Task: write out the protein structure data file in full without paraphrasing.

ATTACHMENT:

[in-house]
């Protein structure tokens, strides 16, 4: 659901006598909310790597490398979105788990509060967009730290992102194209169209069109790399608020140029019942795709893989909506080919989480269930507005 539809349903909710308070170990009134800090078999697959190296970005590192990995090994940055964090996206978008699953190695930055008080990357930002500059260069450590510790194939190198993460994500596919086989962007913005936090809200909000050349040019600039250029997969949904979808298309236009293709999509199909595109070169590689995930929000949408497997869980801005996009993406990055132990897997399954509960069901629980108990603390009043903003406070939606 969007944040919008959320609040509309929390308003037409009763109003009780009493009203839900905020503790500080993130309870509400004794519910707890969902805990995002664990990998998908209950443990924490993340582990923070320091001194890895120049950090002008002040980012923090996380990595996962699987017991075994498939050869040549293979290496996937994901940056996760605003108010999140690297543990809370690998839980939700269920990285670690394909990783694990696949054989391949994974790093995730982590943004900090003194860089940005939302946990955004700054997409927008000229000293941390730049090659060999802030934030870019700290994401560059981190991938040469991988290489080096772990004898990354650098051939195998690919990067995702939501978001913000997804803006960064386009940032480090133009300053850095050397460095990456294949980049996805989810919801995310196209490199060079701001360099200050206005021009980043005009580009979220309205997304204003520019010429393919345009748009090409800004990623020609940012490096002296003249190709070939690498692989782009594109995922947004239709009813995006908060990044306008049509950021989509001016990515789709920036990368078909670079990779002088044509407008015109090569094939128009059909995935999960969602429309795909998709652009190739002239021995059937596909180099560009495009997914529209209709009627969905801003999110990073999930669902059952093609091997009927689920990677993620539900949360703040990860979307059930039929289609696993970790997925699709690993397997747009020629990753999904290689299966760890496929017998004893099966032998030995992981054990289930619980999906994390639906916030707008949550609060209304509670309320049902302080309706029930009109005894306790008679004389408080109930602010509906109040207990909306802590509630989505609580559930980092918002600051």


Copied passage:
[in-house]
């Protein structure tokens, strides 16, 4: 659901006598909310790597490398979105788990509060967009730290992102194209169209069109790399608020140029019942795709893989909506080919989480269930507005 539809349903909710308070170990009134800090078999697959190296970005590192990995090994940055964090996206978008699953190695930055008080990357930002500059260069450590510790194939190198993460994500596919086989962007913005936090809200909000050349040019600039250029997969949904979808298309236009293709999509199909595109070169590689995930929000949408497997869980801005996009993406990055132990897997399954509960069901629980108990603390009043903003406070939606 969007944040919008959320609040509309929390308003037409009763109003009780009493009203839900905020503790500080993130309870509400004794519910707890969902805990995002664990990998998908209950443990924490993340582990923070320091001194890895120049950090002008002040980012923090996380990595996962699987017991075994498939050869040549293979290496996937994901940056996760605003108010999140690297543990809370690998839980939700269920990285670690394909990783694990696949054989391949994974790093995730982590943004900090003194860089940005939302946990955004700054997409927008000229000293941390730049090659060999802030934030870019700290994401560059981190991938040469991988290489080096772990004898990354650098051939195998690919990067995702939501978001913000997804803006960064386009940032480090133009300053850095050397460095990456294949980049996805989810919801995310196209490199060079701001360099200050206005021009980043005009580009979220309205997304204003520019010429393919345009748009090409800004990623020609940012490096002296003249190709070939690498692989782009594109995922947004239709009813995006908060990044306008049509950021989509001016990515789709920036990368078909670079990779002088044509407008015109090569094939128009059909995935999960969602429309795909998709652009190739002239021995059937596909180099560009495009997914529209209709009627969905801003999110990073999930669902059952093609091997009927689920990677993620539900949360703040990860979307059930039929289609696993970790997925699709690993397997747009020629990753999904290689299966760890496929017998004893099966032998030995992981054990289930619980999906994390639906916030707008949550609060209304509670309320049902302080309706029930009109005894306790008679004389408080109930602010509906109040207990909306802590509630989505609580559930980092918002600051």